I first saw Megan Nash perform with Pandacorn — once at the Dodger in Regina and again at a Ness Creek after party in 2014. I was entranced not only by the band as a whole (I could write about Pandacorn for pages), but in particular by the dichotomy between Megan’s musical ferocity and playfulness. It is the blending of contrasting traits that gives her such an incredible sound and it’s hiding in every corner of this record.
Song Harvest: Volume One was recorded live off the floor in a hundred-year-old church in Palmer, SK. Just Megan, her electric guitar, and the thoughtful design of her music within those confines. It’s nine songs of prairie longing. It’s dusty summer nights and wondering if you said the right thing. It makes me miss someone even though I don’t know who that someone is yet.
It would be easy for a singer like Megan to rely on the sweetness of her voice and the gentle simplicity of her guitar to draw our attention to her thoughtfully written songs, but instead of sticking solely to the most easily digestible and understandable of sounds, Megan dares to expand her sonic palette to carefully paint the songs she has so beautifully built. Each song features subtle changes in her guitar tone, from the slappy spring reverb of “Deer Head” to the gentle, burbling fuzz of “Wait.” As you listen to this album, pay attention to the voice and the words. But don’t forget about the guitar.
I’d be kidding myself if I thought I didn’t have to talk about her voice, but the trouble is it’s hard to put my finger on exactly what she’s doing. I’d like to be able to write a pithy little sentence in parallel structure about how each song uses a particular vocal approach, but the truth is that Megan uses all aspects of her voice at all times, as required by the lyrics of the song. Her voice will move from gentle whispers and croaks to a howl that’d be at home atop a prairie butte within a phrase if the words call for it. The overall effect causes the whole record to sound like it’s about to bust apart, every vocal phrase taking you either closer to or further away from a storm that’s about to break.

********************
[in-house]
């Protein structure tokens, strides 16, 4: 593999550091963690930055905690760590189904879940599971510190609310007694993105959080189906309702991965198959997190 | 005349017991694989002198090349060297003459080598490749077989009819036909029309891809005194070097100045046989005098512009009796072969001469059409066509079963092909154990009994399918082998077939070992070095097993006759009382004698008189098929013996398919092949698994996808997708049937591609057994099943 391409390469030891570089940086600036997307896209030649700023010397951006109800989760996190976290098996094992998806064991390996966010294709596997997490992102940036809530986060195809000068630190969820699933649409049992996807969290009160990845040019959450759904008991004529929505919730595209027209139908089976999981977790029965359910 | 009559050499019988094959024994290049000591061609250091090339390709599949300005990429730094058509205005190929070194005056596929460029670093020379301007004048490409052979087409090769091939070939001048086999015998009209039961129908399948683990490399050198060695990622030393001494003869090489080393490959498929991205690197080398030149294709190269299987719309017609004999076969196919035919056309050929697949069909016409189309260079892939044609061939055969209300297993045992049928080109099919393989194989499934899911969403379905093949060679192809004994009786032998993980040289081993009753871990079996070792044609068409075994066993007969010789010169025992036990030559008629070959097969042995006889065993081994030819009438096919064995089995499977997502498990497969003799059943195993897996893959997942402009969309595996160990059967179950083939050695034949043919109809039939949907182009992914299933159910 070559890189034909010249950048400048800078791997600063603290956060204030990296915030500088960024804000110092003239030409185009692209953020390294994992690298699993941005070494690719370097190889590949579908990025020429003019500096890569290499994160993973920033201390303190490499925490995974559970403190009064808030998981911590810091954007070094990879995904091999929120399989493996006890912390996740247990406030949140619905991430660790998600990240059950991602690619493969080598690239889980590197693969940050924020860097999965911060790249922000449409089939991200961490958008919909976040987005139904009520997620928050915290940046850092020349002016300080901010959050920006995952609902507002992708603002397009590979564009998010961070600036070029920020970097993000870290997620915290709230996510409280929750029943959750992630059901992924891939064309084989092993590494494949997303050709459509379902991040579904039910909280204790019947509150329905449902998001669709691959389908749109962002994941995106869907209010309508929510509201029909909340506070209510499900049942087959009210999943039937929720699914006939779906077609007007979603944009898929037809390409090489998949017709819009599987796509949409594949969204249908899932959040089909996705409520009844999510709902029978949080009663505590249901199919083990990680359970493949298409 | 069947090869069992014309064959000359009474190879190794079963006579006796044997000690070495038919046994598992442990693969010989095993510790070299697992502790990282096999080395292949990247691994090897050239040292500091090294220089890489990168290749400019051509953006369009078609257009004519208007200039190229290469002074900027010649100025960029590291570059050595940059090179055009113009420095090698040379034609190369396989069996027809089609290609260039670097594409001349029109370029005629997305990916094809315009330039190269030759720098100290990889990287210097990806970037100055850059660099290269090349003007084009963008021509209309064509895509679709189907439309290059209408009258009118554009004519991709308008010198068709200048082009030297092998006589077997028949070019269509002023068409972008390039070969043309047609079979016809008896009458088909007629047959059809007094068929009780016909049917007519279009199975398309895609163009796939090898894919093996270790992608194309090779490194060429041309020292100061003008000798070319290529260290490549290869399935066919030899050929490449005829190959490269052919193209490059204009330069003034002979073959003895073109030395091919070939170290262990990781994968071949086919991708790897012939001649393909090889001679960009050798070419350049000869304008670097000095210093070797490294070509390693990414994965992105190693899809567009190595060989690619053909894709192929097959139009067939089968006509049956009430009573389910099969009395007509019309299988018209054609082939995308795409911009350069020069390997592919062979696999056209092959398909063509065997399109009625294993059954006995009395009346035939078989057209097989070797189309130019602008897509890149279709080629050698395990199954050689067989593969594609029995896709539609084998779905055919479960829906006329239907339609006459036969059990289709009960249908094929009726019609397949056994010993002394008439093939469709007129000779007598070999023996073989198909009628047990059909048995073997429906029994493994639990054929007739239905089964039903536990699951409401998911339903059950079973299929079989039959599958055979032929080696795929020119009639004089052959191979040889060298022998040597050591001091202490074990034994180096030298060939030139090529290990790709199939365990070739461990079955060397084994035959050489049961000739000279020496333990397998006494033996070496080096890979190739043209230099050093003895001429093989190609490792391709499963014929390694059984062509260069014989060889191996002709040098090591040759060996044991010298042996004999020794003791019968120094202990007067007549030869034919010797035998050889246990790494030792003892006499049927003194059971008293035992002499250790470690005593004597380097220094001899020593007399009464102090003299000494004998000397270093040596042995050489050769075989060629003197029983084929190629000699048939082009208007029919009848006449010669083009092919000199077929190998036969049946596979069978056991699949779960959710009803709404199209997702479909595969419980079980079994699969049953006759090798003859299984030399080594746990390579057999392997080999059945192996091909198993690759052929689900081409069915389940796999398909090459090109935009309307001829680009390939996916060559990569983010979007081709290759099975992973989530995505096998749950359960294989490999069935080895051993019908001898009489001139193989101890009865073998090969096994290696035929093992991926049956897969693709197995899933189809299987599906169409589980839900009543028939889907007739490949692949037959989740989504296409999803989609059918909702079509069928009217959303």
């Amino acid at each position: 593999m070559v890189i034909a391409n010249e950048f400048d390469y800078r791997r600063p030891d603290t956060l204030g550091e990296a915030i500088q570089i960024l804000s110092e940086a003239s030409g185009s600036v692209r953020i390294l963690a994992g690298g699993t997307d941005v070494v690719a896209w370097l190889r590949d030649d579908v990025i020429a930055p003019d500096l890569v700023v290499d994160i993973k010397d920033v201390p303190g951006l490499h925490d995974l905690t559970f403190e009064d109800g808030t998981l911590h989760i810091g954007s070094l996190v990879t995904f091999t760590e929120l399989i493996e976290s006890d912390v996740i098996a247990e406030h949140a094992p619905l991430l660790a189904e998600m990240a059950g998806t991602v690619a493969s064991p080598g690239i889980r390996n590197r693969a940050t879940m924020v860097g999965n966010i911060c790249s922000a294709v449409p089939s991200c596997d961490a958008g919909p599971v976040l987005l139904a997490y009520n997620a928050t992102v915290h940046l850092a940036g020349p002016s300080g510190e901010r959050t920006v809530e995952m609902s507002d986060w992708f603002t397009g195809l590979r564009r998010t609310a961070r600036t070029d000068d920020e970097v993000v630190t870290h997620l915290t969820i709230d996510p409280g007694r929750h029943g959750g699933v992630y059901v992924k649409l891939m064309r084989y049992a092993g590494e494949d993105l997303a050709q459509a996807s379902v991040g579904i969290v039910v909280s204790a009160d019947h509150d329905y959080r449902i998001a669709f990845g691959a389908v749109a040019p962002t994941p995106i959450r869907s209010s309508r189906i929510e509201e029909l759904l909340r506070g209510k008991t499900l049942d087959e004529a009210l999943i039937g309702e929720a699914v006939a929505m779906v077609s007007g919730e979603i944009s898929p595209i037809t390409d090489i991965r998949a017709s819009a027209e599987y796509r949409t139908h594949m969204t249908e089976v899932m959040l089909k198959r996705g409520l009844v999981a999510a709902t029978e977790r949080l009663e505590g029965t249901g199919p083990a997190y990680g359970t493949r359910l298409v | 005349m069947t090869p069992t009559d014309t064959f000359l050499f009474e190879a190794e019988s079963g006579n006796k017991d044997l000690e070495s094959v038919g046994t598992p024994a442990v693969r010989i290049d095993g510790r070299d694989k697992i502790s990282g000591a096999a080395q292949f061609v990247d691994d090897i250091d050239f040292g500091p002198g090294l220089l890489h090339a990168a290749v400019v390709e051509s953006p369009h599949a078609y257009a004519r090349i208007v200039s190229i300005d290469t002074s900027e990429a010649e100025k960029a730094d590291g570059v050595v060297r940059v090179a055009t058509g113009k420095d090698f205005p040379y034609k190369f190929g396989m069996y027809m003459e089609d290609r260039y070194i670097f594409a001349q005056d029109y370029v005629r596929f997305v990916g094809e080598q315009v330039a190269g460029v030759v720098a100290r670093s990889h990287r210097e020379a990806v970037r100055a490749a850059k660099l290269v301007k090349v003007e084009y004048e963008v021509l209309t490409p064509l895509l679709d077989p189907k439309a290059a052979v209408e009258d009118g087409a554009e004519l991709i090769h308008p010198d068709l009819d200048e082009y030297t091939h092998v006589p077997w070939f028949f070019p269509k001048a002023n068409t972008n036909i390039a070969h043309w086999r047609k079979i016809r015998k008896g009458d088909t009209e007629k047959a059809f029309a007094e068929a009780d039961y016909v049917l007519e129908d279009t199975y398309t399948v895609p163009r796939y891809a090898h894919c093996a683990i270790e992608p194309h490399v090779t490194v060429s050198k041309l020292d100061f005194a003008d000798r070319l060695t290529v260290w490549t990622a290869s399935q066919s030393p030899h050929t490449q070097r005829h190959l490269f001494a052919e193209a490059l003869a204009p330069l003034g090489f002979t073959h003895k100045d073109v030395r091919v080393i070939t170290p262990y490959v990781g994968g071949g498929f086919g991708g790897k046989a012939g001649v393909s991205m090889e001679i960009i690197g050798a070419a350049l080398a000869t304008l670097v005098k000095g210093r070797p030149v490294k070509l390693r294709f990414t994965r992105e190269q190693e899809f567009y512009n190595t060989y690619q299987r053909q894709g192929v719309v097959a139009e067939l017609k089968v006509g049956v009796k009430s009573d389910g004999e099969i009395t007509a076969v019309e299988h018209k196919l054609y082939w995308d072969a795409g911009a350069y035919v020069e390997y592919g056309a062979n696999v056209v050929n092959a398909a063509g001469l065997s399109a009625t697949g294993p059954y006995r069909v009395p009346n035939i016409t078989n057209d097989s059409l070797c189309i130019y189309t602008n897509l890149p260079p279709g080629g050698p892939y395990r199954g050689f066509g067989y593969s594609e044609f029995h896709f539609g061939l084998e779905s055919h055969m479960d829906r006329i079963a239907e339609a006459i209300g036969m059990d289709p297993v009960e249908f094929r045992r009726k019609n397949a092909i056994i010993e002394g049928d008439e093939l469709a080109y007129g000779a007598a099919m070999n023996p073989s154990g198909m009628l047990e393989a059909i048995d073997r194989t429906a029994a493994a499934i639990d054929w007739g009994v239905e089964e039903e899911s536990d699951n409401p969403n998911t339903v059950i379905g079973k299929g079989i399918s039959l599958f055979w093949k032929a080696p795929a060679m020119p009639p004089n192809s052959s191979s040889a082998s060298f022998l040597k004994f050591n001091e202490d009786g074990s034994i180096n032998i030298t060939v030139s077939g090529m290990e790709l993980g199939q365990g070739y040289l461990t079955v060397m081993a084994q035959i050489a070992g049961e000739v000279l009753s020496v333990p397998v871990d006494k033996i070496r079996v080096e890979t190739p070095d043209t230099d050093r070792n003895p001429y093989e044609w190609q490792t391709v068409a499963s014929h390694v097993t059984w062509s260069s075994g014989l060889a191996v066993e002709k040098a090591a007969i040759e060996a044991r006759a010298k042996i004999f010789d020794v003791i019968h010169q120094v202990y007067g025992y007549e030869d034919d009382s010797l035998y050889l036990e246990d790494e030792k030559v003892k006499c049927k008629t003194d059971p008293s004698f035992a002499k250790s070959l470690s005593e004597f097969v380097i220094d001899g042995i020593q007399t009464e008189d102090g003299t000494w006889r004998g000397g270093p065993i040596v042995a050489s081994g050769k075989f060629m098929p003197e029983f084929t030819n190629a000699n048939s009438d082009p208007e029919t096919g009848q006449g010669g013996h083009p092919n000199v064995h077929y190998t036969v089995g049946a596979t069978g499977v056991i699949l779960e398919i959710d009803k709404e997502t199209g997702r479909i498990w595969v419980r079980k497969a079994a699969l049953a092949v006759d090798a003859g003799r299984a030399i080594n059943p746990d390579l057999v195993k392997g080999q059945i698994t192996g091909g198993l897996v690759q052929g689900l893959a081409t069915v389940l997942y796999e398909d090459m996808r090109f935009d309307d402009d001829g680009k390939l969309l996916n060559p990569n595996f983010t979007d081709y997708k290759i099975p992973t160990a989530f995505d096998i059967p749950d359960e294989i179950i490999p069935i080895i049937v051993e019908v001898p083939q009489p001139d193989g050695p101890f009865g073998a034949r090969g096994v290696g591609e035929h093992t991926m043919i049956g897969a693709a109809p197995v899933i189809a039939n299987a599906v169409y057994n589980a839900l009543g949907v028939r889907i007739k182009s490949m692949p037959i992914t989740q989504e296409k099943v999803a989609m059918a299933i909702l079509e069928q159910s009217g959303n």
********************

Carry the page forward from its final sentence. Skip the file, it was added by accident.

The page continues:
The Stand Out:
To me the record sounds like it’s about people. You could say it’s about love, but I think the words go deeper than that. It’s about who’s doing the loving. It’s timid and humble that she asks “would you want to try?” in my favourite tune on the record (Try) and it’s so human and painfully beautiful that she pleads it again and again, withholding but eventually surrendering, “with someone like me?” This song stands out to me not only because if its wall-to-wall solid musical construction but also its vulnerability. It’s not a song about just wanting love. It’s a song about wanting a particular someone, and wanting that someone to want you. Or at least take the chance. That’s a human experience anyone can identify with.
There is so much about this record that provokes something in me. Not in an inflammatory way, but in a way that gently demands my attention, because deep down I know I’m going to love what comes next. There are some records that tuck you into bed and let you rest, but this is one that keeps you up at night with a coffee and a notebook.
Megan Performs next at The Artesian in Regina for Red Hot Riot, December 18th.